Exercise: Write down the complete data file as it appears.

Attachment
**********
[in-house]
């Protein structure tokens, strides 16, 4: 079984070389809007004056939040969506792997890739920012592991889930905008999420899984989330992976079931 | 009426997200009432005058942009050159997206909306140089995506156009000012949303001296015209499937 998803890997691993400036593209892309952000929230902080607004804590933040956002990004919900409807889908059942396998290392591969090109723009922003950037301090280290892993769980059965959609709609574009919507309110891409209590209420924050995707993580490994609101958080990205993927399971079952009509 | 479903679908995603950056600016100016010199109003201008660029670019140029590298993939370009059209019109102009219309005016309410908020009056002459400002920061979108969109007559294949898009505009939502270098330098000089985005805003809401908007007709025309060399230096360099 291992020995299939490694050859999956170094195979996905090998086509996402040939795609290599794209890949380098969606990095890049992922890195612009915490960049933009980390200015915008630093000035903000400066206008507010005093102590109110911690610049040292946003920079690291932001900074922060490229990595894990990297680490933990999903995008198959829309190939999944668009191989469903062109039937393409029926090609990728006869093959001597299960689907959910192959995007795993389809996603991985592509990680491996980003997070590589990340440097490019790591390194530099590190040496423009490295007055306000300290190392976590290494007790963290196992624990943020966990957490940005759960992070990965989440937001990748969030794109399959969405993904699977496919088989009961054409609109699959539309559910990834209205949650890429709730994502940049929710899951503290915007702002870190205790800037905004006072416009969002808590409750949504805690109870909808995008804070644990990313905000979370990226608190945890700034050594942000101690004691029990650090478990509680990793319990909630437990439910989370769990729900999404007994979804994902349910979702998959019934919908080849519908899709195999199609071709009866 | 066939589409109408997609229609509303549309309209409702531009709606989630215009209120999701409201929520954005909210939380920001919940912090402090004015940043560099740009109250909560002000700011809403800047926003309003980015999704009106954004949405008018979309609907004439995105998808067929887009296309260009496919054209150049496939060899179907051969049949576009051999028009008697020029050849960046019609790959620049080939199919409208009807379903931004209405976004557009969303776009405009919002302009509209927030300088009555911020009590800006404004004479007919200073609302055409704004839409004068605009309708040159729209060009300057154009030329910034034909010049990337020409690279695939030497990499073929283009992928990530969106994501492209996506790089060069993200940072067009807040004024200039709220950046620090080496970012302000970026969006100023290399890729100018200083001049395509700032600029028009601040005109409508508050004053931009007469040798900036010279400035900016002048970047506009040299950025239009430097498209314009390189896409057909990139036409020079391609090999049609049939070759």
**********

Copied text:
[in-house]
């Protein structure tokens, strides 16, 4: 079984070389809007004056939040969506792997890739920012592991889930905008999420899984989330992976079931 | 009426997200009432005058942009050159997206909306140089995506156009000012949303001296015209499937 998803890997691993400036593209892309952000929230902080607004804590933040956002990004919900409807889908059942396998290392591969090109723009922003950037301090280290892993769980059965959609709609574009919507309110891409209590209420924050995707993580490994609101958080990205993927399971079952009509 | 479903679908995603950056600016100016010199109003201008660029670019140029590298993939370009059209019109102009219309005016309410908020009056002459400002920061979108969109007559294949898009505009939502270098330098000089985005805003809401908007007709025309060399230096360099 291992020995299939490694050859999956170094195979996905090998086509996402040939795609290599794209890949380098969606990095890049992922890195612009915490960049933009980390200015915008630093000035903000400066206008507010005093102590109110911690610049040292946003920079690291932001900074922060490229990595894990990297680490933990999903995008198959829309190939999944668009191989469903062109039937393409029926090609990728006869093959001597299960689907959910192959995007795993389809996603991985592509990680491996980003997070590589990340440097490019790591390194530099590190040496423009490295007055306000300290190392976590290494007790963290196992624990943020966990957490940005759960992070990965989440937001990748969030794109399959969405993904699977496919088989009961054409609109699959539309559910990834209205949650890429709730994502940049929710899951503290915007702002870190205790800037905004006072416009969002808590409750949504805690109870909808995008804070644990990313905000979370990226608190945890700034050594942000101690004691029990650090478990509680990793319990909630437990439910989370769990729900999404007994979804994902349910979702998959019934919908080849519908899709195999199609071709009866 | 066939589409109408997609229609509303549309309209409702531009709606989630215009209120999701409201929520954005909210939380920001919940912090402090004015940043560099740009109250909560002000700011809403800047926003309003980015999704009106954004949405008018979309609907004439995105998808067929887009296309260009496919054209150049496939060899179907051969049949576009051999028009008697020029050849960046019609790959620049080939199919409208009807379903931004209405976004557009969303776009405009919002302009509209927030300088009555911020009590800006404004004479007919200073609302055409704004839409004068605009309708040159729209060009300057154009030329910034034909010049990337020409690279695939030497990499073929283009992928990530969106994501492209996506790089060069993200940072067009807040004024200039709220950046620090080496970012302000970026969006100023290399890729100018200083001049395509700032600029028009601040005109409508508050004053931009007469040798900036010279400035900016002048970047506009040299950025239009430097498209314009390189896409057909990139036409020079391609090999049609049939070759």